What you need to know:
Covid-19 has proven to be fertile ground for heightening racial and gender inequalities, further compromising health systems across the world. With it has come a full blown shadow pandemic of gender-based violence (GBV).
The pandemic has drastically increased GBV and reduced access to prevention and response services for GBV survivors.
It has also debilitated economies, compounding the increase in violence and harmful practices like female genital mutilation and child marriage.
According to the World Health Organization (WHO), one in three women experience physical or sexual violence at some point in their lives.
GBV cases are even starker in Africa. According to a WHO study on regional and global estimates of violence against women, GBV prevalence is higher in Africa with 45.6 per cent of women experiencing it compared to 35 per cent of women worldwide. South Africa has the highest rate of intimate femicide.
In Kenya, 45 per cent of women have experienced physical violence, and 14 per cent sexual violence.
The International Centre for Research on Women, Ford Foundation, and the Bill and Melinda Gates Foundation convened an event bringing together governments of South Africa and Kenya, civil society organisations and the private sector from around the world to call for support for the Beijing Declaration and Platform for Action, in which elimination of violence against women is one of 12 key areas of action.
2020 marked the 25th anniversary of the Beijing Platform for Action.
It will be commemorated through the UN Women’s Generation Equality Forum convened by UN Women and co-hosted by France and Mexico this year.
Through the Generation Equality process, 2021 is a moment for reflection and action to strengthen partnerships.
The process has identified GBV as a key thematic area. We need to address gaps and ensure game-changing actions live up to Beijing’s promise.
As countries design Covid-19 economic recovery plans, it is time to establish synergies between GBV and economic justice and rights action coalitions of the Generation Equality process.
The moment calls for scaling up of evidence-based feminist coordinated initiatives rooted in the grassroots.
Women’s rights organizations and young feminist networks have been in the frontline of gender-based response and prevention efforts on GBV.
A report by Mama Cash and AWID ‘Moving Money to the drivers of Change’ outlines that while feminist movements are key drivers of transformative change, they receive only one per cent of gender-focused aid. Another report by the International Rescue Committee ‘Where is the Money’, says GBV services accounted for 0.12 per cent of the $41.5 billion allocated for humanitarian funding from 2016-2018, while only one per cent to end SGBV reached women’s groups.
Without sustainable funding for programs that address real need, there’s little chance for meaningful progress.
It is crucial to address legislative gaps, reinforce implementation of existing laws, and tighten legal and policy reform, to provide a holistic justice mechanism for GBV survivors.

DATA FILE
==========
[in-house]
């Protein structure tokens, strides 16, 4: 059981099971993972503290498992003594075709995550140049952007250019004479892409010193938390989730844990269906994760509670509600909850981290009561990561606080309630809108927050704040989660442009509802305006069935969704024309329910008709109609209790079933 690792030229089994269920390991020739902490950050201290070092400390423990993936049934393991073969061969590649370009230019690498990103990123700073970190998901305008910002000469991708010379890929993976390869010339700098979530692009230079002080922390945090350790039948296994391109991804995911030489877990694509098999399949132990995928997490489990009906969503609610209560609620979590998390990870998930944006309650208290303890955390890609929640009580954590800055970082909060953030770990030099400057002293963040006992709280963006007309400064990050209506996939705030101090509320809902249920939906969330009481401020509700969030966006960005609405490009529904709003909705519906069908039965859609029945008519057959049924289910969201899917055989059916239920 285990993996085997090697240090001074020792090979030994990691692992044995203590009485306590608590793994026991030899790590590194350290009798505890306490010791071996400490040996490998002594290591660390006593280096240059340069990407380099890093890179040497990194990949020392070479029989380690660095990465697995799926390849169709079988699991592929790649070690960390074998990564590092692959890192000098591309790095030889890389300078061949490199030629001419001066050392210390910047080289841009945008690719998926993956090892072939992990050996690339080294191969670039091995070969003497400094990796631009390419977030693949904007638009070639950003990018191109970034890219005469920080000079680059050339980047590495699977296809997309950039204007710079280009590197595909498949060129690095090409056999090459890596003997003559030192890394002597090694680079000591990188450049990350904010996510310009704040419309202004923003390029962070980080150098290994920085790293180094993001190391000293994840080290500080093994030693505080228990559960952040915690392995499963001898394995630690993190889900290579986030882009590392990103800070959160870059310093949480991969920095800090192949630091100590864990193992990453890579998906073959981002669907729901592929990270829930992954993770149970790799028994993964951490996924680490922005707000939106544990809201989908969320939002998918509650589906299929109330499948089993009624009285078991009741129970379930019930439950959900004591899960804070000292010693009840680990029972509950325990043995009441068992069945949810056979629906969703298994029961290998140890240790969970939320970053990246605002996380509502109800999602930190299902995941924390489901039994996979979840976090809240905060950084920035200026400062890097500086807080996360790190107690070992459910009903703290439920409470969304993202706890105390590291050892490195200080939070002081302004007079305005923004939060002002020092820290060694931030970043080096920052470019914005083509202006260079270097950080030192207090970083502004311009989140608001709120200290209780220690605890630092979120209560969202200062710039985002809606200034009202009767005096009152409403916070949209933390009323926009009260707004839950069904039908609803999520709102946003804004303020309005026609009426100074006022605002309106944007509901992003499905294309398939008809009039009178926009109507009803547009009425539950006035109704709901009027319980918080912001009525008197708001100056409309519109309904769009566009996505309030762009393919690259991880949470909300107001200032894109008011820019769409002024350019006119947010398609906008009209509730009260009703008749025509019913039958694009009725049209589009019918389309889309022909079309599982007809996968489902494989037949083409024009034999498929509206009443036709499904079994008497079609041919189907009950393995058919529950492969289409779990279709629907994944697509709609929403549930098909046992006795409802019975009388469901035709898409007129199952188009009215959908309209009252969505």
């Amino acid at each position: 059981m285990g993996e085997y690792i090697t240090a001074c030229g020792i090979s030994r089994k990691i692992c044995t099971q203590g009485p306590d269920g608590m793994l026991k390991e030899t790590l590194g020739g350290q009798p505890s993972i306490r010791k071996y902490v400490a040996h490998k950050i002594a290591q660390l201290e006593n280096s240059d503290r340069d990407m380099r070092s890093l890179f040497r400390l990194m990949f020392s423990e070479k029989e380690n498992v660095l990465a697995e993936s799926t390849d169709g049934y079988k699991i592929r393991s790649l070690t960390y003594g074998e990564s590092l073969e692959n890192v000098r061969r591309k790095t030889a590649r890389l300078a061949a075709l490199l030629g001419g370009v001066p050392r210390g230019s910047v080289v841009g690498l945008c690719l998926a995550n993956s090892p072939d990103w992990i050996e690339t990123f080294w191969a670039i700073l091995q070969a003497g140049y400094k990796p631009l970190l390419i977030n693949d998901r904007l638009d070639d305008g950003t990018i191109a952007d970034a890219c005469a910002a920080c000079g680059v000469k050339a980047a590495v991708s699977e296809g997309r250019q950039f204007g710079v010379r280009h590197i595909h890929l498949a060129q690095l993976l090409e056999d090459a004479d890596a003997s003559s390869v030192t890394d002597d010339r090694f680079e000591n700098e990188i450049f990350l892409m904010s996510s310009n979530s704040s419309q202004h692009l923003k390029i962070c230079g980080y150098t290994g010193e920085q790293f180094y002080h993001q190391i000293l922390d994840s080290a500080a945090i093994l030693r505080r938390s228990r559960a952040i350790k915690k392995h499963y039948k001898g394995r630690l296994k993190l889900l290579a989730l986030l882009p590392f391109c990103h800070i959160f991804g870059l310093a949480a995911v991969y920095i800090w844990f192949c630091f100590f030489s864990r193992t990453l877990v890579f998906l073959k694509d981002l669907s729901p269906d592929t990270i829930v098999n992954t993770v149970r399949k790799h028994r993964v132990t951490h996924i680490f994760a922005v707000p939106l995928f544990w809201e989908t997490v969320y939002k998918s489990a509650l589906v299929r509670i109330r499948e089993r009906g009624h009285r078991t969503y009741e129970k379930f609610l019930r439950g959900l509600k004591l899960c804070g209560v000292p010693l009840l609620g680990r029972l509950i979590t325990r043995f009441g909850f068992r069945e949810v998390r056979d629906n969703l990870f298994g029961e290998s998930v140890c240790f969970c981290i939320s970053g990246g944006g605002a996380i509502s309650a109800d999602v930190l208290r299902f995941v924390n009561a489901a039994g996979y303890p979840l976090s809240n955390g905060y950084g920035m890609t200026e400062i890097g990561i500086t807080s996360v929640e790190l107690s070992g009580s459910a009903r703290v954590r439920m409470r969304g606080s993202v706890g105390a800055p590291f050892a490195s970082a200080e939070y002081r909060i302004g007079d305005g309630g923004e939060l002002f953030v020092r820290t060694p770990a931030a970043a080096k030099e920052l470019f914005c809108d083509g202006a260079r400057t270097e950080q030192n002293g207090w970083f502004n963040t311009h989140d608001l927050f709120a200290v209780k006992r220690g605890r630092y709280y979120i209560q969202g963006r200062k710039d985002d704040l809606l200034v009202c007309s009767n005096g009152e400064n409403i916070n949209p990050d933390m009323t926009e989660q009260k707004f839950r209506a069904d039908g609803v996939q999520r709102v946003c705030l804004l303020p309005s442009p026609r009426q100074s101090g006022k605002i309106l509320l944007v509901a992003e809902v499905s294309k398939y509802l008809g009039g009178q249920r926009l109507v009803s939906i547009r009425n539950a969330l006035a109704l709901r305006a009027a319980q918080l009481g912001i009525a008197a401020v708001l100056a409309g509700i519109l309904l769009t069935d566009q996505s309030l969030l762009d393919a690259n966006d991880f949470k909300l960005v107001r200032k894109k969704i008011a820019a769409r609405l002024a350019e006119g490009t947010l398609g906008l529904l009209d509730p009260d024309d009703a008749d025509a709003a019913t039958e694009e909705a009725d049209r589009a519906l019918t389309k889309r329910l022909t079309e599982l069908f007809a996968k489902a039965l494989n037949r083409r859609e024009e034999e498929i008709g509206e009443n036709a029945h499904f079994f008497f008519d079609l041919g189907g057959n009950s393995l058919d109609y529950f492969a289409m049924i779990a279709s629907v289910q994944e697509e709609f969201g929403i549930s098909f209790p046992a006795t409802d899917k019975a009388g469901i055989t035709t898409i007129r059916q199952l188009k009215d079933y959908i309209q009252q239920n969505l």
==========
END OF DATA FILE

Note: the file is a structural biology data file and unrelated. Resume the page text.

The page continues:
During the event hosted on December 3, Mmabatho Ramagoshi, a Special Advisor in South Africa (SA) government, outlined the need to look beyond a nationally-focused approach and emphasized SA’s efforts in rallying other African nations through African Union mechanisms to agree on a continental commitment to end violence against women and femicide.
Eunice Musiime from Akina Mama wa Afrika, asked African States to ratify ILO C-190 that outlines actions governments should take to address GBV in the workplace.
While there is a link between GBV and economic empowerment, the implementation of the two processes is often siloed in prevention programs, leading to slow progress. Country director of UN Women Kenya Anna Mutavati, outlined the rise in GBV cases due to lockdowns and urged governments to ensure response to GBV, key to economic recovery and Covid-19 response plans.
Eva Muraya of the Kenya Private Sector Alliance, noted the importance of women’s economic empowerment through strengthening entrepreneurship to address GBV.
While funding is a major obstacle to preventing GBV, lack of an intersectional lens and approach to GBV perpetuates stereotypes, violence and discrimination against women and girls. Irene Ogeta, from the Athena Network reminds us of how GBV has a cause-and-effect relationship with HIV and the psychosocial impact GBV has on survivors.
To effectively address GBV, governments must come together. Ms Ramagoshi spoke about SA’s efforts to address femicide in collaboration with CSOs and the private sector. She was backed by Prof Collete Suda Kenya’s PS for Gender who highlighted their commitment to end cross border FGM.
It’s our responsibility to move these actions forward. Otherwise, the Generation Equality forum will pass by with little meaningful action. We must commit to rolling up our sleeves and ending all forms of GBV.
Catherine Nyambura is the lead consultant for Generation Equality in Kenya for the International Centre for Research on Women (ICRW)
Nancy Moloantoa is a Program Associate at the Ford Foundation for the Office of Southern Africa.